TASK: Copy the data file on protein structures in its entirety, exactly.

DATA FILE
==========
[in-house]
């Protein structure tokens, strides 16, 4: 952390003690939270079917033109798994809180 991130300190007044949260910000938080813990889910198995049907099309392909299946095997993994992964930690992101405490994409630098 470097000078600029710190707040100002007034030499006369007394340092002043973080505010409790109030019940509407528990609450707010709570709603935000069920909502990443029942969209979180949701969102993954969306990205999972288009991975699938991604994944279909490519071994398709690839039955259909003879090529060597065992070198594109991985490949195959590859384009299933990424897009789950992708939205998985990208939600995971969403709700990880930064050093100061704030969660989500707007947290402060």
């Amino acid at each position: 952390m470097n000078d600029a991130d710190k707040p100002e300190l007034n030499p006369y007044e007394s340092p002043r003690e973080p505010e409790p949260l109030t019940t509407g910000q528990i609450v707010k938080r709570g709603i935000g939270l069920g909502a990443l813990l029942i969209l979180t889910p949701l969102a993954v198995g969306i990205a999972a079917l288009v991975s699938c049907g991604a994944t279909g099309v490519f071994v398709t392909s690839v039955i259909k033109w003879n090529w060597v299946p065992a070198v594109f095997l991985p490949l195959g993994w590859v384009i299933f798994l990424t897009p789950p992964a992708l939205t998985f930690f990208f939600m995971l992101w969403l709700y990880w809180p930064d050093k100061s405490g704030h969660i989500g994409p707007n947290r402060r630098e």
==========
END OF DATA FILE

[in-house]
């Protein structure tokens, strides 16, 4: 952390003690939270079917033109798994809180 991130300190007044949260910000938080813990889910198995049907099309392909299946095997993994992964930690992101405490994409630098 470097000078600029710190707040100002007034030499006369007394340092002043973080505010409790109030019940509407528990609450707010709570709603935000069920909502990443029942969209979180949701969102993954969306990205999972288009991975699938991604994944279909490519071994398709690839039955259909003879090529060597065992070198594109991985490949195959590859384009299933990424897009789950992708939205998985990208939600995971969403709700990880930064050093100061704030969660989500707007947290402060």
């Amino acid at each position: 952390m470097n000078d600029a991130d710190k707040p100002e300190l007034n030499p006369y007044e007394s340092p002043r003690e973080p505010e409790p949260l109030t019940t509407g910000q528990i609450v707010k938080r709570g709603i935000g939270l069920g909502a990443l813990l029942i969209l979180t889910p949701l969102a993954v198995g969306i990205a999972a079917l288009v991975s699938c049907g991604a994944t279909g099309v490519f071994v398709t392909s690839v039955i259909k033109w003879n090529w060597v299946p065992a070198v594109f095997l991985p490949l195959g993994w590859v384009i299933f798994l990424t897009p789950p992964a992708l939205t998985f930690f990208f939600m995971l992101w969403l709700y990880w809180p930064d050093k100061s405490g704030h969660i989500g994409p707007n947290r402060r630098e």